2015, my year in beer. Part one.

For me, 2015 started like pretty much every year before it, on January the 1st.  However, this year we were in Cardiff with friends and I was warming up for the New Year and also a visit to a Brewdog bar, funnily enough the one in Cardiff.  As you’ll know this was to be my first visit to one of their establishments and I was like a child on Christmas Eve who could not sleep with excitement.

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When we arrived, I was not disappointed either.  The whole experience was thoroughly enjoyable and it was a pleasure to go there and sample the beer.  The staff were also fantastic.  Following my visit I put hand to keyboard and wrote Hoppy Craftmas, which just ended up as another entry in my blog, which at the time I felt wasn’t really getting the response I would have liked.  Now I realised that I couldn’t expect the world to drop everything and home in on my blog overnight, after all I had only been compiling it for a few months, but I felt that I had to improve things and I really wanted them to too.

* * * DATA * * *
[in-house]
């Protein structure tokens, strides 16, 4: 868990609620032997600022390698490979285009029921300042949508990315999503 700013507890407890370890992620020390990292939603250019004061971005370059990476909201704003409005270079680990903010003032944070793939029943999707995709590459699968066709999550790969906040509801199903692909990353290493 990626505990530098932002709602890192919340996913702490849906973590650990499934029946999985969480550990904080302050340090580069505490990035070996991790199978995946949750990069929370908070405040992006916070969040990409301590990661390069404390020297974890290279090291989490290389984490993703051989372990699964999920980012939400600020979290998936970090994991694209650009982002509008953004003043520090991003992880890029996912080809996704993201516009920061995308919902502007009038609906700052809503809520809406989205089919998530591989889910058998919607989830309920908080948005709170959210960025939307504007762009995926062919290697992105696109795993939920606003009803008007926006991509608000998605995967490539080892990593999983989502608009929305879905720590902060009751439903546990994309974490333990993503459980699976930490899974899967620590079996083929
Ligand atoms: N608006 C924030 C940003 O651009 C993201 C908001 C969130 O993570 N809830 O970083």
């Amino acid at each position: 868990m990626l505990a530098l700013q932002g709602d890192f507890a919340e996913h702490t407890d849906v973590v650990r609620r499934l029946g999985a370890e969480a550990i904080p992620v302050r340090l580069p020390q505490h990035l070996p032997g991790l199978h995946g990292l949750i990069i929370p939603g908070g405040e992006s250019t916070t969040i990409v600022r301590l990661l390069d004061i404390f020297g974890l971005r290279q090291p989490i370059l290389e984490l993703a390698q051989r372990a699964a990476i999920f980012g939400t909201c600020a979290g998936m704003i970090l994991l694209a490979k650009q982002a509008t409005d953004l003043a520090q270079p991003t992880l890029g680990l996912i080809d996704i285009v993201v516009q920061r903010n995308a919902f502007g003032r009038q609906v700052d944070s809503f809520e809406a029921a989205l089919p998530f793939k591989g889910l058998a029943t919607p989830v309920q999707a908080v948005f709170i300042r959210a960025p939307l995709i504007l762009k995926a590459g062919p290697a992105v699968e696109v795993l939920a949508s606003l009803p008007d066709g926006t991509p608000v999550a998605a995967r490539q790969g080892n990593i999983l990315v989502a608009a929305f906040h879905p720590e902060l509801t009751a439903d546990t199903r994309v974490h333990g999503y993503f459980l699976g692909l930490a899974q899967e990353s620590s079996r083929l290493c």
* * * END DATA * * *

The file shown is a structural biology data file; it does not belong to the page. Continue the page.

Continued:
In steps Twitter.  After the visit to Brewdog, we were out and having a few drinks with some friends and the subject of my blog was mentioned.  I happened to be the only person in the room who didn’t have a Twitter account, I wasn’t that bothered about this to be honest, as I didn’t see what the fuss was about!

So, right then, my wife tweeted Brewdog and shared my blog post with them.  She received a reply almost instantly and I couldn’t believe it!  Somebody, who I’ve mentioned in my blog, is actually reading it!  Right there and then I logged on to Twitter and set up an account.  But who to follow?  I knew plenty of breweries and other beery stuff but where do you start?  The remainder of my evening and the journey home was spent with phone in hand trawling through the apparently endless list of breweries on Twitter.  This was fantastic, and I followed everybody who sprung to mind.